A couple days before our flight we were acclimating the puppies to being on a leash, being fed regularly, the crate, and potty training- all foreign concepts. The plan was to put both puppies in a large crate under the plane. We thought it best to keep them together because we knew this would be scary for them. The day of our departure we were set to take a puddle jumper airplane from Caye Caulker to Belize City, we would have an hour before we had to put the dogs in the crate and check them in to cargo. From there we would layover in Houston, then fly to Sacramento, where we would meet the dogs at baggage claim. That was the plan…
At our first airport, a tiny dirt runway on a small island, we were met by an angry local family- Mom, Dad, and 5yr old girl. They wanted Iggy to stay. They said he was their daughter’s guard dog, but that we could take Cal- they didn’t want him. They said the litter of puppies was theirs, and that, in fact, the entire rest of the litter had already perished on the island one way or another. They told us they had been on the mainland the duration of our trip and hadn’t noticed Iggy was missing, that he roamed free and fed himself. They told us he was their property.
We cried (sobbed), begged, pleaded, and even offered to pay for Iggy, but they wouldn’t budge. We promised he’d have an amazing life in the US, and that we would get him well (he was sick with worms and Lyme Disease from the tics), but our flight was leaving without us and we had to decide if we were going to take Cal alone.
We can easily say this was the most devastating thing we have experienced in animal rescue, and still cry at the thought of separating those brothers, but Cal was coming with us.
While on the island we met a lady named Janae, who offered to provide us with airline official letters that would allow Cal and Iggy to fly in the cabin with us. We declined her offer because the thought of flying with two untrained island dogs from the Caribbean to California was terrifying, but now the idea of Cal flying alone was worse. Kristi made a Hail Mary phone call to Janae- who had returned home a few days prior, and by the grace of God she had a letter in Kristi’s hand within 20 minutes.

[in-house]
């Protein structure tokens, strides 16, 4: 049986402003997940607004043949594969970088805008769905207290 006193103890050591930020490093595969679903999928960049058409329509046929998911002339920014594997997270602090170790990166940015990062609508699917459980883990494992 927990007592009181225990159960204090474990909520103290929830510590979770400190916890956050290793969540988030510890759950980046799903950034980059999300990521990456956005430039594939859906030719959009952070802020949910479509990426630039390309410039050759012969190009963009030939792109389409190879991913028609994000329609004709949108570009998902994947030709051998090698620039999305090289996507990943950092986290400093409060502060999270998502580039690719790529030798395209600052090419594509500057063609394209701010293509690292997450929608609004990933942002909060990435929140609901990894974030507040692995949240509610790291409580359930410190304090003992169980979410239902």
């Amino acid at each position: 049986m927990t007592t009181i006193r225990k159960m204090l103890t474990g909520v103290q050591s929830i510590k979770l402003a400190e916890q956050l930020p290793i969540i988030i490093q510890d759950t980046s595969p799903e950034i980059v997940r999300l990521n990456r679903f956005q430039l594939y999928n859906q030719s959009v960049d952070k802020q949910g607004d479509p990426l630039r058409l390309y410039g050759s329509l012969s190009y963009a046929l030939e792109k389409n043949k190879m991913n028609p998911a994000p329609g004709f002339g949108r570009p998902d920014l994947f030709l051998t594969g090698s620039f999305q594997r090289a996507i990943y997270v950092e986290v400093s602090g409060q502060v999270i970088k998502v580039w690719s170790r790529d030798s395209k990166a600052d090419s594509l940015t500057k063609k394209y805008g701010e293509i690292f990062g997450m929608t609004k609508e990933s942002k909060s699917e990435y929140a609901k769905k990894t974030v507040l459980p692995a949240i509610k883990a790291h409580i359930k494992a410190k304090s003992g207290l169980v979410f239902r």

Cal sat in the cabin with Kristi from Belize City to Houston- where she walked him through US Customs using the paperwork provided from the Caye Caulker Humane Society. They continued on to Sacramento, and 16 hours later arrived home on a rainy, cool March night. That day Cal saw pavement, grass, cars and his new mom for the first time.
Our co-worker and friend, Taylor, was one of the committed fosters we mentioned. We introduced Taylor and Cal almost immediately after arriving home, and it was love at first sight. Together we took steps to acclimate Cal, get him neutered and officially adopted. Cal and Taylor (And her BF Alan) now live in Reno, he has adjusted amazingly, has a kitty brother named RJ, lots of puppy cousins, and is living his best life with his forever family. For a look at Cal’s new adventure check out his adorable Instagram page @calfrombelize.
We still think about Iggy all the time. A few months after returning home we reached out to the hotel owner for an update and he gave us sad news about our second island pup. While this rescue was a huge success for Cal it feels bittersweet.